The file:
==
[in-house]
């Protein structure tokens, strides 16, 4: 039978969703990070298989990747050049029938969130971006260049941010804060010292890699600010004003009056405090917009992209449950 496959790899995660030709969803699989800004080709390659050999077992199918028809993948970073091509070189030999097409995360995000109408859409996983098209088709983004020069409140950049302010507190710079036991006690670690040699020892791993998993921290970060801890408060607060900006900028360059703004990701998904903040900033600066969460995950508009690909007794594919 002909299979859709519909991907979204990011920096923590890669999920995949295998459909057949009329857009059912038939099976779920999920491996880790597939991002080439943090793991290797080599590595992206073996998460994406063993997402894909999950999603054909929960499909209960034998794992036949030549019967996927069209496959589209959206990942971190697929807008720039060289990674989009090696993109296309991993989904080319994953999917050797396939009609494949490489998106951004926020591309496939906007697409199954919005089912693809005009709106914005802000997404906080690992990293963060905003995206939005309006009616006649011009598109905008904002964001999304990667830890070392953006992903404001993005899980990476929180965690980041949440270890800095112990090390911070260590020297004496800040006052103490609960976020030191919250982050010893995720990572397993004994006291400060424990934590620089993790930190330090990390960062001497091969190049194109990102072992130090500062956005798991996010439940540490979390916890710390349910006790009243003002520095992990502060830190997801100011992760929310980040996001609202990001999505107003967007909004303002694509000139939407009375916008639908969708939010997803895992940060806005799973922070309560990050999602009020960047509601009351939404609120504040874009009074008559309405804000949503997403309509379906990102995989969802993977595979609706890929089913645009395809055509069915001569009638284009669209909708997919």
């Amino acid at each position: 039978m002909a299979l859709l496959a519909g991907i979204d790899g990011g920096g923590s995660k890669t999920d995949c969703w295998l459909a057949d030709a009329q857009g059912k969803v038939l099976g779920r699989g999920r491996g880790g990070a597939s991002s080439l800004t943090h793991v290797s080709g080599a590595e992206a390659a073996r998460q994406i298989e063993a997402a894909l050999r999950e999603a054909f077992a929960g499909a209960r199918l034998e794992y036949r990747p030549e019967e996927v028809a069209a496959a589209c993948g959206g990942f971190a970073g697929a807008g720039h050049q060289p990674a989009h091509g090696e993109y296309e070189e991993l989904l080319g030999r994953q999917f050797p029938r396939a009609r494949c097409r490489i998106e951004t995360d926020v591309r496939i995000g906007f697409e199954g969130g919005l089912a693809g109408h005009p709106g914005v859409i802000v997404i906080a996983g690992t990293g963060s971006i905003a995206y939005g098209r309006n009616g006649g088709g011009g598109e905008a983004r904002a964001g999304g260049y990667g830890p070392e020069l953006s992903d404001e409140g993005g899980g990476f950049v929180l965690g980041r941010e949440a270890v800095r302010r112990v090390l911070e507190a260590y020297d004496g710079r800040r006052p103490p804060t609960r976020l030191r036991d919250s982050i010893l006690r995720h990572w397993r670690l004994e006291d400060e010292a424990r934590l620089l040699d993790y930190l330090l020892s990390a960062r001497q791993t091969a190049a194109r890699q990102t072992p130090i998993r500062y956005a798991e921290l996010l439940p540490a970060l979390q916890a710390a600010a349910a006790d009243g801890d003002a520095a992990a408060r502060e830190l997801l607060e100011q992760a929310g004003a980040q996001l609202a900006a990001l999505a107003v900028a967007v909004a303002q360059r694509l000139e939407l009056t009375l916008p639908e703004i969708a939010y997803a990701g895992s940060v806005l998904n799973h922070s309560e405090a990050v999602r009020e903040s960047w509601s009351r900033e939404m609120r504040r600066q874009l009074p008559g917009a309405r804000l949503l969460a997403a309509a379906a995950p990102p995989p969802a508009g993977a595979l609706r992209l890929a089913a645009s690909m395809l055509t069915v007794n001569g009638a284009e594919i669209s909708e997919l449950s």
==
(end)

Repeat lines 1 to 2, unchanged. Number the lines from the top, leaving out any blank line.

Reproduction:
[in-house]
């Protein structure tokens, strides 16, 4: 039978969703990070298989990747050049029938969130971006260049941010804060010292890699600010004003009056405090917009992209449950 496959790899995660030709969803699989800004080709390659050999077992199918028809993948970073091509070189030999097409995360995000109408859409996983098209088709983004020069409140950049302010507190710079036991006690670690040699020892791993998993921290970060801890408060607060900006900028360059703004990701998904903040900033600066969460995950508009690909007794594919 002909299979859709519909991907979204990011920096923590890669999920995949295998459909057949009329857009059912038939099976779920999920491996880790597939991002080439943090793991290797080599590595992206073996998460994406063993997402894909999950999603054909929960499909209960034998794992036949030549019967996927069209496959589209959206990942971190697929807008720039060289990674989009090696993109296309991993989904080319994953999917050797396939009609494949490489998106951004926020591309496939906007697409199954919005089912693809005009709106914005802000997404906080690992990293963060905003995206939005309006009616006649011009598109905008904002964001999304990667830890070392953006992903404001993005899980990476929180965690980041949440270890800095112990090390911070260590020297004496800040006052103490609960976020030191919250982050010893995720990572397993004994006291400060424990934590620089993790930190330090990390960062001497091969190049194109990102072992130090500062956005798991996010439940540490979390916890710390349910006790009243003002520095992990502060830190997801100011992760929310980040996001609202990001999505107003967007909004303002694509000139939407009375916008639908969708939010997803895992940060806005799973922070309560990050999602009020960047509601009351939404609120504040874009009074008559309405804000949503997403309509379906990102995989969802993977595979609706890929089913645009395809055509069915001569009638284009669209909708997919």